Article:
Meaning of CONTINUOUS in English

con ‧ tin ‧ u ‧ ous S3 W3 /kənˈtɪnjuəs/ BrE AmE adjective

[ Word Family: adjective : ↑ continual , ↑ continued ≠ DISCONTINUED , ↑ continuous ≠ ↑ discontinuous ; noun : ↑ continuation ≠ ↑ discontinuation , ↑ continuity ≠ ↑ discontinuity ; adverb : ↑ continually , ↑ continuously ; verb : ↑ continue ≠ ↑ discontinue ]

[ Date: 1600-1700 ; Language: Latin ; Origin: continuus , from continere ; ⇨ ↑ contain ]

1 . continuing to happen or exist without stopping ⇨ continue :

continuous economic growth

a continuous flow of information

2 . something such as a line that is continuous does not have any spaces or holes in it OPP broken

3 . continuous assessment British English a way of judging a student’s ability by looking at the work they have done during the year rather than by an examination

4 . technical the continuous form of a verb shows that an action is continuing. In English, this is formed by the verb ‘be’, followed by a ↑ present participle , as in ‘I was waiting for the bus.’ ⇨ simple

—continuously adverb :

UMNO had ruled Malaysia continuously since independence.

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▪ continual continuing for a long time without stopping, or happening many times in a way that is annoying or causes problems:

There has been a continual improvement in standards.


There were continual interruptions all day.


The couple were having continual arguments and they decided that the best thing to do was to split up.

▪ continuous continuing without stopping:

a continuous process of change


I've had six continuous hours of meetings.


The machines have remained in continuous service over the last six years without any problem.

▪ constant used when saying that something does not stop or always stays the same, or that something keeps happening. Constant is often used about things that are worrying, frightening, or difficult:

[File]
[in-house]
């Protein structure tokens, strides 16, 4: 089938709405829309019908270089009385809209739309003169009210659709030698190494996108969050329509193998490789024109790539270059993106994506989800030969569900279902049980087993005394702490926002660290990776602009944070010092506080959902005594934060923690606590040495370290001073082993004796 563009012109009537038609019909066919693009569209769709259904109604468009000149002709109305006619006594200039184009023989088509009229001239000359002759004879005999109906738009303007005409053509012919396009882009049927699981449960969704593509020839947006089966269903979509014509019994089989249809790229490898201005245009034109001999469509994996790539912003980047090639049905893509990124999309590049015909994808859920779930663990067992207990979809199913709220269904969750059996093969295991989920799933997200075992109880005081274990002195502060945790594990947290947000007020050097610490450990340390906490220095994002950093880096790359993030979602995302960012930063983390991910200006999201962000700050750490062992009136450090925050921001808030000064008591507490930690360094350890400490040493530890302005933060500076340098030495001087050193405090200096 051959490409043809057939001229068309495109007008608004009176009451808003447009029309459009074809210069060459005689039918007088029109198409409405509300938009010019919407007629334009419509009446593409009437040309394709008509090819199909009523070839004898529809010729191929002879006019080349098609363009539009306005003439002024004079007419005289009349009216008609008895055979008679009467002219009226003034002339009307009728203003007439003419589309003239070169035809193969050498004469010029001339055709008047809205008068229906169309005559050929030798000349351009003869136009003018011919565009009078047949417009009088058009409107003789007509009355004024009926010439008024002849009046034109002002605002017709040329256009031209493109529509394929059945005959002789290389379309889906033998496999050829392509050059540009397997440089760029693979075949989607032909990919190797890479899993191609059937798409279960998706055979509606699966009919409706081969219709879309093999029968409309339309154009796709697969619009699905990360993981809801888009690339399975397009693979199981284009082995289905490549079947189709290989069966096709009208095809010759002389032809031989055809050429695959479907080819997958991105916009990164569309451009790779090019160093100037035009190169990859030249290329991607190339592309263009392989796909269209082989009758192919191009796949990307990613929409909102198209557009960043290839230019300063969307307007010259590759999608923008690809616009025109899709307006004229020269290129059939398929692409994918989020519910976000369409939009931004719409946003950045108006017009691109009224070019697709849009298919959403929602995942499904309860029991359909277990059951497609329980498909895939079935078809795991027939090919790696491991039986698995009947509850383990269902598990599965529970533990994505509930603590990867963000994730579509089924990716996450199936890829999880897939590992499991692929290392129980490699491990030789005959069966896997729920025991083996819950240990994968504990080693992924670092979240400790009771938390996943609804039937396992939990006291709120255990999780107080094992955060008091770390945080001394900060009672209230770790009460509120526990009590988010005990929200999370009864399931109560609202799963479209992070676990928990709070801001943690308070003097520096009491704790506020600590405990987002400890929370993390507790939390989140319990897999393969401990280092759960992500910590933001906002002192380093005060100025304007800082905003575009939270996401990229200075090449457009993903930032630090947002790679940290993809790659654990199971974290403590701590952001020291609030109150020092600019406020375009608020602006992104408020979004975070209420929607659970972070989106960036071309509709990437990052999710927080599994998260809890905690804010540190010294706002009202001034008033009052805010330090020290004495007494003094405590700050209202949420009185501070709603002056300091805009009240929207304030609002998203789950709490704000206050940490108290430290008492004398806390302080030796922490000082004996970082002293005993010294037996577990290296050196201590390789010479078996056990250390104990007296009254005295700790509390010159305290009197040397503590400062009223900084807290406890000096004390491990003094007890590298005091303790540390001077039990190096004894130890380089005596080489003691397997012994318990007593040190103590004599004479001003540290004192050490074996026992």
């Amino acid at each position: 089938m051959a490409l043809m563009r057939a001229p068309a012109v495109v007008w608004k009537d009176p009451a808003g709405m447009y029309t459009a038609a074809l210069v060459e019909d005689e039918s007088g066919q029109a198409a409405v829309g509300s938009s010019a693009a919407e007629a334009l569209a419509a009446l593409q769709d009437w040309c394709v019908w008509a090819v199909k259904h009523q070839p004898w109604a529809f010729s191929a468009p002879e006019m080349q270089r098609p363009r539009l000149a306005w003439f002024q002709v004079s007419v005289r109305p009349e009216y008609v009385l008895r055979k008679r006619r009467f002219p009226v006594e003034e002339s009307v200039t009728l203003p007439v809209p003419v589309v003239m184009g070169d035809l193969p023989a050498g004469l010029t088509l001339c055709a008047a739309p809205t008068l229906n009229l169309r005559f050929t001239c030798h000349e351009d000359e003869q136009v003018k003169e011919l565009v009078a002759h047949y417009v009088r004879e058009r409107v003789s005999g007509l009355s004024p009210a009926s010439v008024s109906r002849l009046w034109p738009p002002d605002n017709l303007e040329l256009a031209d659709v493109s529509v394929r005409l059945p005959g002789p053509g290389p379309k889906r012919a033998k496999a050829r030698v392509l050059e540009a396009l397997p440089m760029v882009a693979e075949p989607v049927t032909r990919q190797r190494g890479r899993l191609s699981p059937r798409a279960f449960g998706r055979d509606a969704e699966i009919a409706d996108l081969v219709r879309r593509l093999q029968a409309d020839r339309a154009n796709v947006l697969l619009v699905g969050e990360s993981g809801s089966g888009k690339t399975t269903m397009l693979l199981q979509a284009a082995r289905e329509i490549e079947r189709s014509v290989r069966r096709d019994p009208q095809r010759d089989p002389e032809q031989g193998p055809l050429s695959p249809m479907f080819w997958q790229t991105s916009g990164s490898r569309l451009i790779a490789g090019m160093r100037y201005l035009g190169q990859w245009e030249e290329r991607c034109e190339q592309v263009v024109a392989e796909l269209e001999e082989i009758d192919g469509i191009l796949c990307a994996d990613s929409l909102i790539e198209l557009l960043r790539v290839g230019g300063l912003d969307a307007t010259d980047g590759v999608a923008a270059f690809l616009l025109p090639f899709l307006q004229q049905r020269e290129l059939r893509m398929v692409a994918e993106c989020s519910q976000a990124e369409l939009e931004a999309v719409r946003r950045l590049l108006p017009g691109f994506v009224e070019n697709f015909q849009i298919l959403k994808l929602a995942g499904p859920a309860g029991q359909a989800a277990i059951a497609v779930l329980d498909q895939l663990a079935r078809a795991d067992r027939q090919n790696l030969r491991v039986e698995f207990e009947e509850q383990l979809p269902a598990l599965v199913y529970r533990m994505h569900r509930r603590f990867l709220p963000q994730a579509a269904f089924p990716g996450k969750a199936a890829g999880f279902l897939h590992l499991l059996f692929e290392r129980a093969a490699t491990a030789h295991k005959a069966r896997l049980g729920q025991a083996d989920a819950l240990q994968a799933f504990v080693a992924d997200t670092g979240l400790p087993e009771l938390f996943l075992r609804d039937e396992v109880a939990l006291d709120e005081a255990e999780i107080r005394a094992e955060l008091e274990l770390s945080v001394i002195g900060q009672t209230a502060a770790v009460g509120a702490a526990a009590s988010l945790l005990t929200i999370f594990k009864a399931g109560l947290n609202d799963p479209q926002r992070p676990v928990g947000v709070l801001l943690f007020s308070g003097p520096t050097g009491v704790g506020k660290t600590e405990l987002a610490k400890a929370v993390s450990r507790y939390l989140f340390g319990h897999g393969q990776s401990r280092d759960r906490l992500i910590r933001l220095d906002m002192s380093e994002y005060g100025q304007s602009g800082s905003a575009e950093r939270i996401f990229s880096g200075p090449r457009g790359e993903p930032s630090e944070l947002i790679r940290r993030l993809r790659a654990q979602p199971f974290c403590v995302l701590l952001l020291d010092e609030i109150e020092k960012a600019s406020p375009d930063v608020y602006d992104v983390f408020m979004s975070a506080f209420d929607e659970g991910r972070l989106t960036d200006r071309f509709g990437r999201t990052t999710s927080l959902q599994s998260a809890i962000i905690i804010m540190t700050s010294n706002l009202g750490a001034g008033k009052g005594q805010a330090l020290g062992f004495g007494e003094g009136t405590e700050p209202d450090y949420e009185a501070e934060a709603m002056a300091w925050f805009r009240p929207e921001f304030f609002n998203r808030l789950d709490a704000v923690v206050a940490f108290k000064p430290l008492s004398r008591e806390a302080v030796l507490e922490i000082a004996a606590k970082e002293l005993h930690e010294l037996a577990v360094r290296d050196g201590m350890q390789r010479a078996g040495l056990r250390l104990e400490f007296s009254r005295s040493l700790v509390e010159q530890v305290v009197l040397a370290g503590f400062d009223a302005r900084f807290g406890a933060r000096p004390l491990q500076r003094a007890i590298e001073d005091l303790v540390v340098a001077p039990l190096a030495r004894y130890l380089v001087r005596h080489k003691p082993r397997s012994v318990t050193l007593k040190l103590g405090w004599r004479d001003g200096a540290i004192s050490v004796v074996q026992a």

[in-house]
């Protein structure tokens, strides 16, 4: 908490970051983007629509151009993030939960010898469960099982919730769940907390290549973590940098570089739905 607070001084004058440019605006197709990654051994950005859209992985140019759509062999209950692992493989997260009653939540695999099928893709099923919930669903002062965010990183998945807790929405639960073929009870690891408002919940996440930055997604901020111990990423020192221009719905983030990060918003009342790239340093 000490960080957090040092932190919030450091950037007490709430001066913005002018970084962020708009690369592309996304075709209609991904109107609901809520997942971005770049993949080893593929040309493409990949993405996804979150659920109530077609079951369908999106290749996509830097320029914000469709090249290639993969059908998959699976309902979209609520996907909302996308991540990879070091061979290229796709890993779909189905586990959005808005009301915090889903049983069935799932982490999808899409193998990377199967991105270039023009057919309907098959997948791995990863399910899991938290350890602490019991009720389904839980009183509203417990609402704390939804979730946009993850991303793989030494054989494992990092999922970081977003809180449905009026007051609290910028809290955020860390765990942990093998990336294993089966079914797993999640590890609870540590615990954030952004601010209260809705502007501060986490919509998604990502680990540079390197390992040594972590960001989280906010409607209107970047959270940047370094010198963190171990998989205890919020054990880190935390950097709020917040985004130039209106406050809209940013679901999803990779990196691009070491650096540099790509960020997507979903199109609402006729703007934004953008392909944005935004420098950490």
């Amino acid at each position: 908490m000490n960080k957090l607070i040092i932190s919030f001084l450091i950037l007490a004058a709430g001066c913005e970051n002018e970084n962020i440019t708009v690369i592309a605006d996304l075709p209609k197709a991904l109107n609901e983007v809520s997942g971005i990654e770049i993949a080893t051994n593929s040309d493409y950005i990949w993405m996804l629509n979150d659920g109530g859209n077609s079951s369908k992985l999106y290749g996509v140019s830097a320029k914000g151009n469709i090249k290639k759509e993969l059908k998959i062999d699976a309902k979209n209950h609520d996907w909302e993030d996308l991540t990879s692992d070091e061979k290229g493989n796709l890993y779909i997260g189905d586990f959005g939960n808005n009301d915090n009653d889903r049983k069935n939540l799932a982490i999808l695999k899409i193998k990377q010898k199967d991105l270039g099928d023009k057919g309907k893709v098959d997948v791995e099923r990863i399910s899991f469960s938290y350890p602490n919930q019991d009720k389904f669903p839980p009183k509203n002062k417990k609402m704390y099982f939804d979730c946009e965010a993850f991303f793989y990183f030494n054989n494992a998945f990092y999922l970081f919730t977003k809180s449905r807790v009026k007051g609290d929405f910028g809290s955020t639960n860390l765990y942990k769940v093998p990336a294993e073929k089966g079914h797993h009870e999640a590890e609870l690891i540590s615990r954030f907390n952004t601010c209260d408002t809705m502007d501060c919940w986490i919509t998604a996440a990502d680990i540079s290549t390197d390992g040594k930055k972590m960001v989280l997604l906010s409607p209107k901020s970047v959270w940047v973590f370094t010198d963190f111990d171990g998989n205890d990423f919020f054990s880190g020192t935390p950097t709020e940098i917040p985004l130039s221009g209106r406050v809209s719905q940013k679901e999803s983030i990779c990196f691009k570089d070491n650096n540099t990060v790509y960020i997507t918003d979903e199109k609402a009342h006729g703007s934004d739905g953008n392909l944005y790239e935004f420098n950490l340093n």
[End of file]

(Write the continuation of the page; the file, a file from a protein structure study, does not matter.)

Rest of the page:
There is a constant stream of water coming out of the ground.


The plane was traveling at a constant speed of 650 kilometres an hour.


The refugees live in constant fear of attack.


There is always the constant threat of war.


His illness makes life a constant struggle for him and his parents.


The photographs are a constant reminder (=something that makes you keep remembering something) of what happened in Bosnia.

▪ uninterrupted [only before noun] continuing for a long time without anything stopping it - used especially when it is important for something to continue:

Women with small babies seldom get more than two or three hours of uninterrupted sleep.


The nation has enjoyed nine years of uninterrupted economic growth.


The system helps to maintain an uninterrupted flow of traffic.


an uninterrupted view of the mountains

▪ non-stop adjective , adverb continuing for a long time without stopping – used especially about rain, journeys, work, or entertainment:

two days of nonstop rain


a nonstop flight to Tokyo


The concert will be seven hours of non-stop entertainment.


They worked non-stop.

▪ on-going if work or a situation is on-going, it will continue into the future, though there will be pauses in it:

The police said the investigation is on-going.


ongoing negotiations

▪ solid [only before noun] used when emphasizing that you do something all through a period of time, with no breaks at all:

After eight solid hours of driving, I was exhausted.


It took two solid weeks of work to fix the tunnel.

Longman Dictionary of Contemporary English.      Longman - Словарь современного английского языка.